Unfortunately, in this excellent movie about who Superman is and what makes
him tick, we have a film about a lunatic villain looking for real estate.
Lex wants to create a new continent, some place he will control. Oh, it will
end up destroying North America, but who cares - Lex will have his chunk of
Now, you really have to be willing to put on your blinders to accept this
concept as anything but ridiculous. Lex manages to tap into the power to
destroy the world, and instead of using it in classic villain fashion to
blackmail the world into his hands, he decides to build a new continent?
Never mind that this place on which he claims the world will clamor for
beach front property looks like the most inhospitable hunk of rock to ever
grace the face of the planet. Never mind that in building it he'll destroy
the farmlands of America and Canada, laying to waste a vast amount of the
world's food, and never mind that all of this is unnecessary with the power
he's acquired. He could gain control of what's already here, and yet his
master plan is to destroy it, creating something that's far worse to live
upon? Yea, this makes complete sense.
Add to that Spacey's lackluster performance, and I found myself completely
uninterested any time Luthor or his cohorts were on screen.
This is a fairly long film at 2 1/2 hours, and there's not nearly as much
action as you might expect. There is a fantastic sequence involving Clark
and a plane, which will rank up there as one of the best Superman sequences
ever on film. But with this long of a running time, we could have seen a
little more action, and a little less of Lex boring us.
The film does have a bit of a revelation, although everyone should see it
coming before they even go to the movie. I have no issue with the
resolution, and in fact, it adds a new dimension to Superman around that
whole loneliness angle that will be quite interesting to see addressed in
the sequels. I'll talk about it more in the spoilers section.
There's also plenty of Savior symbolism,
and much of it is Christian. Even Parker Posey's character, Kitty
Kowalski, is referred to as a 'cheap hooker' at one point in the film, and
eventually pulls a Mary Magdalene, as she weeps at the treatment of the
fallen savior. But it's all mere comic book symbolism, and it's
probably best if you don't waste too much of your precious lifetime over
analyzing it. Singer isn't trying to make any great statement about
religion or God - it's just that the savior angle is so basic to a character
Some folks have had issues with technical
aspects of the movie - why does Superman require a space ship to get to
Krypton's location if he can fly in space (because a) his power comes from a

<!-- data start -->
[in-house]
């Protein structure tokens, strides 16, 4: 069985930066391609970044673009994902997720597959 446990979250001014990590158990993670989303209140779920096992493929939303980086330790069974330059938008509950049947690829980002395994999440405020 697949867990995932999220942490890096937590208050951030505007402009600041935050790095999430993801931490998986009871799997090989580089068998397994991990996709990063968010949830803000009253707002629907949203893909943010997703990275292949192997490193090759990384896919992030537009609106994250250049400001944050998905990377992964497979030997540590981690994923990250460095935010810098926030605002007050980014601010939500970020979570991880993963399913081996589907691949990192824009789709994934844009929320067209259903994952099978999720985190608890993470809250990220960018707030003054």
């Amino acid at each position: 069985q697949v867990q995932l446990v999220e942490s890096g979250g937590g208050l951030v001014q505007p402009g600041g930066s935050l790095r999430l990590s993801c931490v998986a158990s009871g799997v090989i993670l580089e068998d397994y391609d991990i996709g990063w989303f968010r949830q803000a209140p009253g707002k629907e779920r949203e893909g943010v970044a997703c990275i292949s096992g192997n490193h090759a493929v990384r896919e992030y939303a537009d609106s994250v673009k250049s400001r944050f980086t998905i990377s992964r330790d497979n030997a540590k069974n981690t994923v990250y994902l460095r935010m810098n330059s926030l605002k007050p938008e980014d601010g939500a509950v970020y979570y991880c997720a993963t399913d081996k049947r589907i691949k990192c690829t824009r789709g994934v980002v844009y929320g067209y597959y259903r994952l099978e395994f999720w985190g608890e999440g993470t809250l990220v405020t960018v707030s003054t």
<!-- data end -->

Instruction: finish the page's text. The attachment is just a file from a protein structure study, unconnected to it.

yellow sun, and it wouldn't be good for him to run out of juice in the
middle of deep space, and b) it's 50 light years to Krypton, and I don't
think Superman, fast as he is, can travel 20 times the speed of light), or perceived inconsistencies in the effects of
Kryptonite, or one of any other comic book universe issues. For me, there
was only one problem - what the hell is up with Lois and her super
C'mon, she gets slammed around the interior of a jet like a rag doll, thrown
the full length of the cabin into the walls, floor, ceiling, seats...she
gets the crap beat out of her by a thug...and she gets clobbered full force
in the head with a solid steel ship door. And yet, she never bleeds. Hell,
she never even bruises! Did mixing DNA with Superman do something to her, or
was actually injury just inconvenient to the script?
There's plenty to enjoy here, including the sneaky way the incorporate some
of the most classic Superman lines ("It's a bird! It's a plane! No,
it's..."), and the wonderful sequence in which the medicine of man does its
best to save the life of a super man. This might not be the perfect Superman
movie, but it's certainly a good one, and well worth watching.
Rating - See it in the
This is a movie that really needs to be seen in the theater, at least
once. The sound was terrific, with plenty of spiffy use of the bass and
surrounds, and it's a visual treat to see an icon on the big screen. This
won't be THE summer movie of 2006, but it is a nice start to what could be a
new generation of Superman films.
Spoiler Laden Thoughts
You've been warned...
Okay, so the kid belongs to Superman. Like this was a surprise. And yet,
Lois stays with Richard, the stable one. Good for her! Superman is the kind
of character that can never have a 'real' life, but by adding the dimension
of fatherhood, he's no longer as lonely as he once was. There is now someone
like him, someone to share life with in a way no one else will understand.
Talk about your weird extended families.